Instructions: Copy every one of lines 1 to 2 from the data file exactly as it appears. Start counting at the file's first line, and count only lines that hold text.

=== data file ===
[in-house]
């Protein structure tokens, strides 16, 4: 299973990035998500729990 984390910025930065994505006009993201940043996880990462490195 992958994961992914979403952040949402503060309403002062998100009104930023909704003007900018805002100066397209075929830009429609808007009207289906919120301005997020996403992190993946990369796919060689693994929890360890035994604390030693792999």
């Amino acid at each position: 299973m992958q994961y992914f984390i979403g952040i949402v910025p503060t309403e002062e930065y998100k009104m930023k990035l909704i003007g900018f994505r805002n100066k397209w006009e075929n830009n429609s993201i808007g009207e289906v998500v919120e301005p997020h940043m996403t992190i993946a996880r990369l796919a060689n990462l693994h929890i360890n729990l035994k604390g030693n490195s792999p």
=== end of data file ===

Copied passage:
[in-house]
């Protein structure tokens, strides 16, 4: 299973990035998500729990 984390910025930065994505006009993201940043996880990462490195 992958994961992914979403952040949402503060309403002062998100009104930023909704003007900018805002100066397209075929830009429609808007009207289906919120301005997020996403992190993946990369796919060689693994929890360890035994604390030693792999």